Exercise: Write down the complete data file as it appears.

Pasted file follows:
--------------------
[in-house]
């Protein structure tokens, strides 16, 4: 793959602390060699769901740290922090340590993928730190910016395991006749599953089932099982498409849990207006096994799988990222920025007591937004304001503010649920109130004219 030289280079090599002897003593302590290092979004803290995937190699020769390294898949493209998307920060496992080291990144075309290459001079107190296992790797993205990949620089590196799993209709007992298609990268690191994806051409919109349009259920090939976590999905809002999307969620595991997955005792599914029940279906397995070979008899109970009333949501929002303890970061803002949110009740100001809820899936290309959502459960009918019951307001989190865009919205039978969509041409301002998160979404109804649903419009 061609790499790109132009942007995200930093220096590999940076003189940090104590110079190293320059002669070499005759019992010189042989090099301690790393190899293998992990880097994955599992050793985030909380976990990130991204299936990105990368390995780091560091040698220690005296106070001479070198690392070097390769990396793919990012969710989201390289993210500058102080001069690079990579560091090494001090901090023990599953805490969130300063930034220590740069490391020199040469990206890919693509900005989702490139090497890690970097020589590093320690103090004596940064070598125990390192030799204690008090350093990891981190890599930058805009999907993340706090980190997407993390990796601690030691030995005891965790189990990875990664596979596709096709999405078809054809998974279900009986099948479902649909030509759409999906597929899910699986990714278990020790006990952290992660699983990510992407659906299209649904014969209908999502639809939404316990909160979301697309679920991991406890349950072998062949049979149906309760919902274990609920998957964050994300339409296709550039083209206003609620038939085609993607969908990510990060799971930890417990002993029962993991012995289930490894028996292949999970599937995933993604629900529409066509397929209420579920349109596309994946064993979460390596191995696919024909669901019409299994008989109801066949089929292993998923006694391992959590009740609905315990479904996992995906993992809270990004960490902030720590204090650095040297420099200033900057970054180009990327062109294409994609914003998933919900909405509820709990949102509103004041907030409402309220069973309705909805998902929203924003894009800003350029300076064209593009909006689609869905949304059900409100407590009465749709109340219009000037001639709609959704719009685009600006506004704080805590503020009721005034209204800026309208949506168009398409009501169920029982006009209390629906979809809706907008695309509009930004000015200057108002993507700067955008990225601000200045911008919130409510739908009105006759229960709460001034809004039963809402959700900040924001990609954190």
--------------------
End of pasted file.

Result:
[in-house]
């Protein structure tokens, strides 16, 4: 793959602390060699769901740290922090340590993928730190910016395991006749599953089932099982498409849990207006096994799988990222920025007591937004304001503010649920109130004219 030289280079090599002897003593302590290092979004803290995937190699020769390294898949493209998307920060496992080291990144075309290459001079107190296992790797993205990949620089590196799993209709007992298609990268690191994806051409919109349009259920090939976590999905809002999307969620595991997955005792599914029940279906397995070979008899109970009333949501929002303890970061803002949110009740100001809820899936290309959502459960009918019951307001989190865009919205039978969509041409301002998160979404109804649903419009 061609790499790109132009942007995200930093220096590999940076003189940090104590110079190293320059002669070499005759019992010189042989090099301690790393190899293998992990880097994955599992050793985030909380976990990130991204299936990105990368390995780091560091040698220690005296106070001479070198690392070097390769990396793919990012969710989201390289993210500058102080001069690079990579560091090494001090901090023990599953805490969130300063930034220590740069490391020199040469990206890919693509900005989702490139090497890690970097020589590093320690103090004596940064070598125990390192030799204690008090350093990891981190890599930058805009999907993340706090980190997407993390990796601690030691030995005891965790189990990875990664596979596709096709999405078809054809998974279900009986099948479902649909030509759409999906597929899910699986990714278990020790006990952290992660699983990510992407659906299209649904014969209908999502639809939404316990909160979301697309679920991991406890349950072998062949049979149906309760919902274990609920998957964050994300339409296709550039083209206003609620038939085609993607969908990510990060799971930890417990002993029962993991012995289930490894028996292949999970599937995933993604629900529409066509397929209420579920349109596309994946064993979460390596191995696919024909669901019409299994008989109801066949089929292993998923006694391992959590009740609905315990479904996992995906993992809270990004960490902030720590204090650095040297420099200033900057970054180009990327062109294409994609914003998933919900909405509820709990949102509103004041907030409402309220069973309705909805998902929203924003894009800003350029300076064209593009909006689609869905949304059900409100407590009465749709109340219009000037001639709609959704719009685009600006506004704080805590503020009721005034209204800026309208949506168009398409009501169920029982006009209390629906979809809706907008695309509009930004000015200057108002993507700067955008990225601000200045911008919130409510739908009105006759229960709460001034809004039963809402959700900040924001990609954190």